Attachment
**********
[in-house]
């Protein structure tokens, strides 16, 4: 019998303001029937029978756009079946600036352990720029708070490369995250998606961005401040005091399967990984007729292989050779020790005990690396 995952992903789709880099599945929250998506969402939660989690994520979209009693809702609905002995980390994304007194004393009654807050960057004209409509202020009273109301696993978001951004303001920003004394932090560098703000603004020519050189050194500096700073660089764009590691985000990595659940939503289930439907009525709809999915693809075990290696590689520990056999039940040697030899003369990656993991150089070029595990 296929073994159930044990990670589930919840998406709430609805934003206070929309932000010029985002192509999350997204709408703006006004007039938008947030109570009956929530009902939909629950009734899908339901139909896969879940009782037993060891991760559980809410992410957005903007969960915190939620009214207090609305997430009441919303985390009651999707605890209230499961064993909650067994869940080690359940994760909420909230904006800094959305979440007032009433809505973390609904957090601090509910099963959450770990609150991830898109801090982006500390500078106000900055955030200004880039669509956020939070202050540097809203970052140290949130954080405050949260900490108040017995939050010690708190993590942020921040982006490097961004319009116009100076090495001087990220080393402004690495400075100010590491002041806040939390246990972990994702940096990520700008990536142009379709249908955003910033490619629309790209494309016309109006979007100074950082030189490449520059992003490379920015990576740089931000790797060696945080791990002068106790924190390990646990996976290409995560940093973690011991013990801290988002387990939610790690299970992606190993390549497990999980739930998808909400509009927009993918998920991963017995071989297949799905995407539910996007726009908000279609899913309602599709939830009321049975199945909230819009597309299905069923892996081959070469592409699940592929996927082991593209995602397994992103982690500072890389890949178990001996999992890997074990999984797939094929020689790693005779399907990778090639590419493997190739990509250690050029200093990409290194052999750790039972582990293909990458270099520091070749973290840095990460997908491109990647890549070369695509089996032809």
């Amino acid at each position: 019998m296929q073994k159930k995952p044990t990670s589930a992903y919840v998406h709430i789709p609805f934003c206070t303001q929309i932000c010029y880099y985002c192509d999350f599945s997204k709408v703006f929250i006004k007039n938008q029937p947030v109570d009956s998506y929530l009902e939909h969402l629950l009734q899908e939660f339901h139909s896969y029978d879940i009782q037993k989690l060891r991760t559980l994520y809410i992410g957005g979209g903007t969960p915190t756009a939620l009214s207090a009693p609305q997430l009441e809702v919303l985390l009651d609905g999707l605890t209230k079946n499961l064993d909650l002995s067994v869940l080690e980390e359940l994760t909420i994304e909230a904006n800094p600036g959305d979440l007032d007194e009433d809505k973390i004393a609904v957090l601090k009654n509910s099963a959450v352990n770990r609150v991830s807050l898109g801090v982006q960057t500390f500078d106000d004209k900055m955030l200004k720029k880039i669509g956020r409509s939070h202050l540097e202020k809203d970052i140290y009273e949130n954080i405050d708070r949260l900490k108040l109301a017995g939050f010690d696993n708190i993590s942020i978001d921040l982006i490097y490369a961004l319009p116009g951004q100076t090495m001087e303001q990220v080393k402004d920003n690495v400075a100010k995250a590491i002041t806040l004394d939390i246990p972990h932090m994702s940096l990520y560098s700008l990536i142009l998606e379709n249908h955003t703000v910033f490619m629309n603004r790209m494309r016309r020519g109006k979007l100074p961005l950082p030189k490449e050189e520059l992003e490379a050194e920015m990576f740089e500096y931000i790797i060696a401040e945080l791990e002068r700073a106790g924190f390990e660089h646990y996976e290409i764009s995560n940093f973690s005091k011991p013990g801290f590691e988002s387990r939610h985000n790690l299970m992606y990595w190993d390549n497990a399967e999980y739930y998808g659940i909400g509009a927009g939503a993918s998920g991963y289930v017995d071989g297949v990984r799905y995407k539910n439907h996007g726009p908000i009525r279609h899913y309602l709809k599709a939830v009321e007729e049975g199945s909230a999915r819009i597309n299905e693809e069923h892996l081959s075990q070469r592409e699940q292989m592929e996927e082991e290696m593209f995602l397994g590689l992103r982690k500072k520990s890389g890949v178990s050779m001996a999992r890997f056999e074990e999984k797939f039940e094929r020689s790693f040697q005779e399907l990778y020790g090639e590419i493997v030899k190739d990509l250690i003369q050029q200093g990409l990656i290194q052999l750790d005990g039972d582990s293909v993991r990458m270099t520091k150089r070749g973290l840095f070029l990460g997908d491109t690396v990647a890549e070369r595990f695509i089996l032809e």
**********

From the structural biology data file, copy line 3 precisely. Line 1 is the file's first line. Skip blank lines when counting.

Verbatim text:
């Amino acid at each position: 019998m296929q073994k159930k995952p044990t990670s589930a992903y919840v998406h709430i789709p609805f934003c206070t303001q929309i932000c010029y880099y985002c192509d999350f599945s997204k709408v703006f929250i006004k007039n938008q029937p947030v109570d009956s998506y929530l009902e939909h969402l629950l009734q899908e939660f339901h139909s896969y029978d879940i009782q037993k989690l060891r991760t559980l994520y809410i992410g957005g979209g903007t969960p915190t756009a939620l009214s207090a009693p609305q997430l009441e809702v919303l985390l009651d609905g999707l605890t209230k079946n499961l064993d909650l002995s067994v869940l080690e980390e359940l994760t909420i994304e909230a904006n800094p600036g959305d979440l007032d007194e009433d809505k973390i004393a609904v957090l601090k009654n509910s099963a959450v352990n770990r609150v991830s807050l898109g801090v982006q960057t500390f500078d106000d004209k900055m955030l200004k720029k880039i669509g956020r409509s939070h202050l540097e202020k809203d970052i140290y009273e949130n954080i405050d708070r949260l900490k108040l109301a017995g939050f010690d696993n708190i993590s942020i978001d921040l982006i490097y490369a961004l319009p116009g951004q100076t090495m001087e303001q990220v080393k402004d920003n690495v400075a100010k995250a590491i002041t806040l004394d939390i246990p972990h932090m994702s940096l990520y560098s700008l990536i142009l998606e379709n249908h955003t703000v910033f490619m629309n603004r790209m494309r016309r020519g109006k979007l100074p961005l950082p030189k490449e050189e520059l992003e490379a050194e920015m990576f740089e500096y931000i790797i060696a401040e945080l791990e002068r700073a106790g924190f390990e660089h646990y996976e290409i764009s995560n940093f973690s005091k011991p013990g801290f590691e988002s387990r939610h985000n790690l299970m992606y990595w190993d390549n497990a399967e999980y739930y998808g659940i909400g509009a927009g939503a993918s998920g991963y289930v017995d071989g297949v990984r799905y995407k539910n439907h996007g726009p908000i009525r279609h899913y309602l709809k599709a939830v009321e007729e049975g199945s909230a999915r819009i597309n299905e693809e069923h892996l081959s075990q070469r592409e699940q292989m592929e996927e082991e290696m593209f995602l397994g590689l992103r982690k500072k520990s890389g890949v178990s050779m001996a999992r890997f056999e074990e999984k797939f039940e094929r020689s790693f040697q005779e399907l990778y020790g090639e590419i493997v030899k190739d990509l250690i003369q050029q200093g990409l990656i290194q052999l750790d005990g039972d582990s293909v993991r990458m270099t520091k150089r070749g973290l840095f070029l990460g997908d491109t690396v990647a890549e070369r595990f695509i089996l032809e």